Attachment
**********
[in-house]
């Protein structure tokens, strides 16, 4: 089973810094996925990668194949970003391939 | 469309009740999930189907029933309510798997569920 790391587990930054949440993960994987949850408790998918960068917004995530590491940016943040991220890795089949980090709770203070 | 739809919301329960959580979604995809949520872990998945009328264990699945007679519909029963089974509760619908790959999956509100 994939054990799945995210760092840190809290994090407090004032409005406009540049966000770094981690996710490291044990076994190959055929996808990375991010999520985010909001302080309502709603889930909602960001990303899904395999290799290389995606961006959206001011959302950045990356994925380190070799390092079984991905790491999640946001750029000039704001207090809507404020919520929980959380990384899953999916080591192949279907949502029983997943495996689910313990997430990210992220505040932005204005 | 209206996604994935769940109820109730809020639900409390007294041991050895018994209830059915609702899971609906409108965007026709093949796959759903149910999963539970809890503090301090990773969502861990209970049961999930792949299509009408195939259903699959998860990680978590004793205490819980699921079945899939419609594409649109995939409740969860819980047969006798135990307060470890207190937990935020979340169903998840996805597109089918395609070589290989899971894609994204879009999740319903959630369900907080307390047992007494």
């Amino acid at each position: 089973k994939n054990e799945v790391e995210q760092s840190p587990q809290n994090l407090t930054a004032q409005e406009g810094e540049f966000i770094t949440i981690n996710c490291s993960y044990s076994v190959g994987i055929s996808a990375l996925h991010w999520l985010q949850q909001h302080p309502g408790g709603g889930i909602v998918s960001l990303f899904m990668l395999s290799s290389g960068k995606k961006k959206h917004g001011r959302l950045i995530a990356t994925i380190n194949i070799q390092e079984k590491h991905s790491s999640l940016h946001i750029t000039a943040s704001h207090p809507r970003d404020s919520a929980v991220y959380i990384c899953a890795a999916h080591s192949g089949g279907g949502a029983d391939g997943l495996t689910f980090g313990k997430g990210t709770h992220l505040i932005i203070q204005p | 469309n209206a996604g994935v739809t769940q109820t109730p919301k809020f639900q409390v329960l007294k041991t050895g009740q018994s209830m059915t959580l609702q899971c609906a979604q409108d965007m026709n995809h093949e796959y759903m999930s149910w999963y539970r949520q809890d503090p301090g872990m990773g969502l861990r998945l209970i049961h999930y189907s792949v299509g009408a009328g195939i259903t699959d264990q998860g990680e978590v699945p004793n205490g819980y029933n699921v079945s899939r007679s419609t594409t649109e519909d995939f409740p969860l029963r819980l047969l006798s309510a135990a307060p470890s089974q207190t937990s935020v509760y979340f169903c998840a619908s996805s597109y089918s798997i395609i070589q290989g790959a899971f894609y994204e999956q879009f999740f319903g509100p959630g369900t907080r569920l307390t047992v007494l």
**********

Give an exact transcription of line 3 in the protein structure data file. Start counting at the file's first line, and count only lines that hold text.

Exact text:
């Amino acid at each position: 089973k994939n054990e799945v790391e995210q760092s840190p587990q809290n994090l407090t930054a004032q409005e406009g810094e540049f966000i770094t949440i981690n996710c490291s993960y044990s076994v190959g994987i055929s996808a990375l996925h991010w999520l985010q949850q909001h302080p309502g408790g709603g889930i909602v998918s960001l990303f899904m990668l395999s290799s290389g960068k995606k961006k959206h917004g001011r959302l950045i995530a990356t994925i380190n194949i070799q390092e079984k590491h991905s790491s999640l940016h946001i750029t000039a943040s704001h207090p809507r970003d404020s919520a929980v991220y959380i990384c899953a890795a999916h080591s192949g089949g279907g949502a029983d391939g997943l495996t689910f980090g313990k997430g990210t709770h992220l505040i932005i203070q204005p | 469309n209206a996604g994935v739809t769940q109820t109730p919301k809020f639900q409390v329960l007294k041991t050895g009740q018994s209830m059915t959580l609702q899971c609906a979604q409108d965007m026709n995809h093949e796959y759903m999930s149910w999963y539970r949520q809890d503090p301090g872990m990773g969502l861990r998945l209970i049961h999930y189907s792949v299509g009408a009328g195939i259903t699959d264990q998860g990680e978590v699945p004793n205490g819980y029933n699921v079945s899939r007679s419609t594409t649109e519909d995939f409740p969860l029963r819980l047969l006798s309510a135990a307060p470890s089974q207190t937990s935020v509760y979340f169903c998840a619908s996805s597109y089918s798997i395609i070589q290989g790959a899971f894609y994204e999956q879009f999740f319903g509100p959630g369900t907080r569920l307390t047992v007494l």